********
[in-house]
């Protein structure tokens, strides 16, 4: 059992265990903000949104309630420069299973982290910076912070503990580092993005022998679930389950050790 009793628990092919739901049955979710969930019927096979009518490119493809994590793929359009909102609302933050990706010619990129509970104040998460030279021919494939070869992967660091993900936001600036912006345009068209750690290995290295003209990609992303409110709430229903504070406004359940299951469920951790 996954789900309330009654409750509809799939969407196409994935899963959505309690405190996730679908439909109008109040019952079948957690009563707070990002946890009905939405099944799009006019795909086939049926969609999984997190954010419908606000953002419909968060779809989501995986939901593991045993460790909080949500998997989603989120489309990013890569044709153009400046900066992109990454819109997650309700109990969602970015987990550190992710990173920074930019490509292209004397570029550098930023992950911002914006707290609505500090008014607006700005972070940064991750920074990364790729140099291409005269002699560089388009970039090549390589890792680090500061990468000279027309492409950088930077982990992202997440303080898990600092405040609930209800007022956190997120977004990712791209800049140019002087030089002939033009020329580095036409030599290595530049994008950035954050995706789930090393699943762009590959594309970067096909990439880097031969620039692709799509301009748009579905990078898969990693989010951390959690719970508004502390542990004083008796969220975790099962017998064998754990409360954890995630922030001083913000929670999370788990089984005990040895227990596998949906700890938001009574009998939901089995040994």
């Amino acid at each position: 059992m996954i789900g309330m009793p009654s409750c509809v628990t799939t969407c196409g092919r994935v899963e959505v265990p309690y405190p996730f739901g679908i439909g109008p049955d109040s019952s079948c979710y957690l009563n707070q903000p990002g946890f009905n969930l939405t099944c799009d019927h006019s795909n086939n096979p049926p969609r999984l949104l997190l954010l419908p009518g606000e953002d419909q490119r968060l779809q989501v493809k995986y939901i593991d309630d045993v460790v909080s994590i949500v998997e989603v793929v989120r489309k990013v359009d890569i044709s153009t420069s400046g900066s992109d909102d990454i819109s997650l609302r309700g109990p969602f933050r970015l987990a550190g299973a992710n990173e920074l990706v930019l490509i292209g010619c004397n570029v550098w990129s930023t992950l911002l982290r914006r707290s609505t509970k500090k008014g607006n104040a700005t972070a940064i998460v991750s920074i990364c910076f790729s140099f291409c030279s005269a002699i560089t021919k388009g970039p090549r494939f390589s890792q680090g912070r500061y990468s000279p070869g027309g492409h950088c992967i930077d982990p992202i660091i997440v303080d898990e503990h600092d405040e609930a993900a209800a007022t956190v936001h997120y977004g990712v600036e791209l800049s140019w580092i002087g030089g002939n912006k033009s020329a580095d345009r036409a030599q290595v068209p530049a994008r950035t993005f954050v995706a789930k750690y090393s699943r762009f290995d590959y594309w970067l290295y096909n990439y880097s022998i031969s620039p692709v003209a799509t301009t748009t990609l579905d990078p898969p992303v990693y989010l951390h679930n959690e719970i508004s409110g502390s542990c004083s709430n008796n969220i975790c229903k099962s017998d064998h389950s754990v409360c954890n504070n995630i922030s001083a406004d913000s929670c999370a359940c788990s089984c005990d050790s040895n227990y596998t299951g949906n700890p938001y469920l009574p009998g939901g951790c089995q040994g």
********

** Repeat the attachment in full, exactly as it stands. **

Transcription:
[in-house]
């Protein structure tokens, strides 16, 4: 059992265990903000949104309630420069299973982290910076912070503990580092993005022998679930389950050790 009793628990092919739901049955979710969930019927096979009518490119493809994590793929359009909102609302933050990706010619990129509970104040998460030279021919494939070869992967660091993900936001600036912006345009068209750690290995290295003209990609992303409110709430229903504070406004359940299951469920951790 996954789900309330009654409750509809799939969407196409994935899963959505309690405190996730679908439909109008109040019952079948957690009563707070990002946890009905939405099944799009006019795909086939049926969609999984997190954010419908606000953002419909968060779809989501995986939901593991045993460790909080949500998997989603989120489309990013890569044709153009400046900066992109990454819109997650309700109990969602970015987990550190992710990173920074930019490509292209004397570029550098930023992950911002914006707290609505500090008014607006700005972070940064991750920074990364790729140099291409005269002699560089388009970039090549390589890792680090500061990468000279027309492409950088930077982990992202997440303080898990600092405040609930209800007022956190997120977004990712791209800049140019002087030089002939033009020329580095036409030599290595530049994008950035954050995706789930090393699943762009590959594309970067096909990439880097031969620039692709799509301009748009579905990078898969990693989010951390959690719970508004502390542990004083008796969220975790099962017998064998754990409360954890995630922030001083913000929670999370788990089984005990040895227990596998949906700890938001009574009998939901089995040994």
């Amino acid at each position: 059992m996954i789900g309330m009793p009654s409750c509809v628990t799939t969407c196409g092919r994935v899963e959505v265990p309690y405190p996730f739901g679908i439909g109008p049955d109040s019952s079948c979710y957690l009563n707070q903000p990002g946890f009905n969930l939405t099944c799009d019927h006019s795909n086939n096979p049926p969609r999984l949104l997190l954010l419908p009518g606000e953002d419909q490119r968060l779809q989501v493809k995986y939901i593991d309630d045993v460790v909080s994590i949500v998997e989603v793929v989120r489309k990013v359009d890569i044709s153009t420069s400046g900066s992109d909102d990454i819109s997650l609302r309700g109990p969602f933050r970015l987990a550190g299973a992710n990173e920074l990706v930019l490509i292209g010619c004397n570029v550098w990129s930023t992950l911002l982290r914006r707290s609505t509970k500090k008014g607006n104040a700005t972070a940064i998460v991750s920074i990364c910076f790729s140099f291409c030279s005269a002699i560089t021919k388009g970039p090549r494939f390589s890792q680090g912070r500061y990468s000279p070869g027309g492409h950088c992967i930077d982990p992202i660091i997440v303080d898990e503990h600092d405040e609930a993900a209800a007022t956190v936001h997120y977004g990712v600036e791209l800049s140019w580092i002087g030089g002939n912006k033009s020329a580095d345009r036409a030599q290595v068209p530049a994008r950035t993005f954050v995706a789930k750690y090393s699943r762009f290995d590959y594309w970067l290295y096909n990439y880097s022998i031969s620039p692709v003209a799509t301009t748009t990609l579905d990078p898969p992303v990693y989010l951390h679930n959690e719970i508004s409110g502390s542990c004083s709430n008796n969220i975790c229903k099962s017998d064998h389950s754990v409360c954890n504070n995630i922030s001083a406004d913000s929670c999370a359940c788990s089984c005990d050790s040895n227990y596998t299951g949906n700890p938001y469920l009574p009998g939901g951790c089995q040994g």